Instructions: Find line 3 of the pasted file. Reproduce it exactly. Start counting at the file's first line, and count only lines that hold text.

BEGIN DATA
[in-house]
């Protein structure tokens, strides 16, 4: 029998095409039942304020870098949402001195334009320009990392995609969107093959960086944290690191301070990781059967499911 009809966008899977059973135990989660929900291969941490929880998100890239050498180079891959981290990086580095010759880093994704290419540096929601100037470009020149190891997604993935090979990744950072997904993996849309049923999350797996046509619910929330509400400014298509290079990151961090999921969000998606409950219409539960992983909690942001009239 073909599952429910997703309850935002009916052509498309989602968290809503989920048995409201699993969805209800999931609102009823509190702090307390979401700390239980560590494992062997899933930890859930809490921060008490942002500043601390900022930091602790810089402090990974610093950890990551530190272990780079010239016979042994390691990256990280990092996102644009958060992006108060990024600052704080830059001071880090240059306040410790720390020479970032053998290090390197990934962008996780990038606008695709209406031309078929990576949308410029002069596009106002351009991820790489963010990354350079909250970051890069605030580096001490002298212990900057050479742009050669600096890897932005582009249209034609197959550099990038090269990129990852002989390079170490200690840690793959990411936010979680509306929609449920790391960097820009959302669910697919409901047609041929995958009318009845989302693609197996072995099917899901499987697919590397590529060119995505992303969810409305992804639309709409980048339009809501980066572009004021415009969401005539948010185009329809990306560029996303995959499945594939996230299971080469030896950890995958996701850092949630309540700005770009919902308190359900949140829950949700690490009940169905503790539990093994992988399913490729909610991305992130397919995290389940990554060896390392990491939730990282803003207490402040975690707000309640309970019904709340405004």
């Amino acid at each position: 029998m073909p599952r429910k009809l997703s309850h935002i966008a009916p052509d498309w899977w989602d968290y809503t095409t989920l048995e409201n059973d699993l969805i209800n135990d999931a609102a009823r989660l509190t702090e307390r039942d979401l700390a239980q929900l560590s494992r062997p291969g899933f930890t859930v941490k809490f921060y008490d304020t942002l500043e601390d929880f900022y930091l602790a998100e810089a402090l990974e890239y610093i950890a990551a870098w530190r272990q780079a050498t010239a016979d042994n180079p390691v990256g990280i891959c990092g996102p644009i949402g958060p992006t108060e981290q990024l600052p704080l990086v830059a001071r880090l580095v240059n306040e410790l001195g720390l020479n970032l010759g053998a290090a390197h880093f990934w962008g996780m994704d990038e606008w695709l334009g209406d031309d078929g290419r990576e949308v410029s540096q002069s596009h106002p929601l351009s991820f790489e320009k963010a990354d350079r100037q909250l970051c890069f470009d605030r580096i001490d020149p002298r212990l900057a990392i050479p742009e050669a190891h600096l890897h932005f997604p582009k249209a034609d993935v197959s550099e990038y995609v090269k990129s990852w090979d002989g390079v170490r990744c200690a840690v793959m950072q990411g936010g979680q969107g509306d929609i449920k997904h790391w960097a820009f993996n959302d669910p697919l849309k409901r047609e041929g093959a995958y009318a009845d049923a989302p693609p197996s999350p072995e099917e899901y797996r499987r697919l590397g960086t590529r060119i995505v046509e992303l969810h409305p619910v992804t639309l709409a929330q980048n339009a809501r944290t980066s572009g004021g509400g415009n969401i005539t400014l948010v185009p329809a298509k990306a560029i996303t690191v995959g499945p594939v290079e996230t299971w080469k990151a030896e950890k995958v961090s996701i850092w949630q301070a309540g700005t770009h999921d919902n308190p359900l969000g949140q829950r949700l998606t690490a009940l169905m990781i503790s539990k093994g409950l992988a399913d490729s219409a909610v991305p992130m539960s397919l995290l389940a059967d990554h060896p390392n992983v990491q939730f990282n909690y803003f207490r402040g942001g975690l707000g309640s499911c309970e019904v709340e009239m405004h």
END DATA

């Amino acid at each position: 029998m073909p599952r429910k009809l997703s309850h935002i966008a009916p052509d498309w899977w989602d968290y809503t095409t989920l048995e409201n059973d699993l969805i209800n135990d999931a609102a009823r989660l509190t702090e307390r039942d979401l700390a239980q929900l560590s494992r062997p291969g899933f930890t859930v941490k809490f921060y008490d304020t942002l500043e601390d929880f900022y930091l602790a998100e810089a402090l990974e890239y610093i950890a990551a870098w530190r272990q780079a050498t010239a016979d042994n180079p390691v990256g990280i891959c990092g996102p644009i949402g958060p992006t108060e981290q990024l600052p704080l990086v830059a001071r880090l580095v240059n306040e410790l001195g720390l020479n970032l010759g053998a290090a390197h880093f990934w962008g996780m994704d990038e606008w695709l334009g209406d031309d078929g290419r990576e949308v410029s540096q002069s596009h106002p929601l351009s991820f790489e320009k963010a990354d350079r100037q909250l970051c890069f470009d605030r580096i001490d020149p002298r212990l900057a990392i050479p742009e050669a190891h600096l890897h932005f997604p582009k249209a034609d993935v197959s550099e990038y995609v090269k990129s990852w090979d002989g390079v170490r990744c200690a840690v793959m950072q990411g936010g979680q969107g509306d929609i449920k997904h790391w960097a820009f993996n959302d669910p697919l849309k409901r047609e041929g093959a995958y009318a009845d049923a989302p693609p197996s999350p072995e099917e899901y797996r499987r697919l590397g960086t590529r060119i995505v046509e992303l969810h409305p619910v992804t639309l709409a929330q980048n339009a809501r944290t980066s572009g004021g509400g415009n969401i005539t400014l948010v185009p329809a298509k990306a560029i996303t690191v995959g499945p594939v290079e996230t299971w080469k990151a030896e950890k995958v961090s996701i850092w949630q301070a309540g700005t770009h999921d919902n308190p359900l969000g949140q829950r949700l998606t690490a009940l169905m990781i503790s539990k093994g409950l992988a399913d490729s219409a909610v991305p992130m539960s397919l995290l389940a059967d990554h060896p390392n992983v990491q939730f990282n909690y803003f207490r402040g942001g975690l707000g309640s499911c309970e019904v709340e009239m405004h």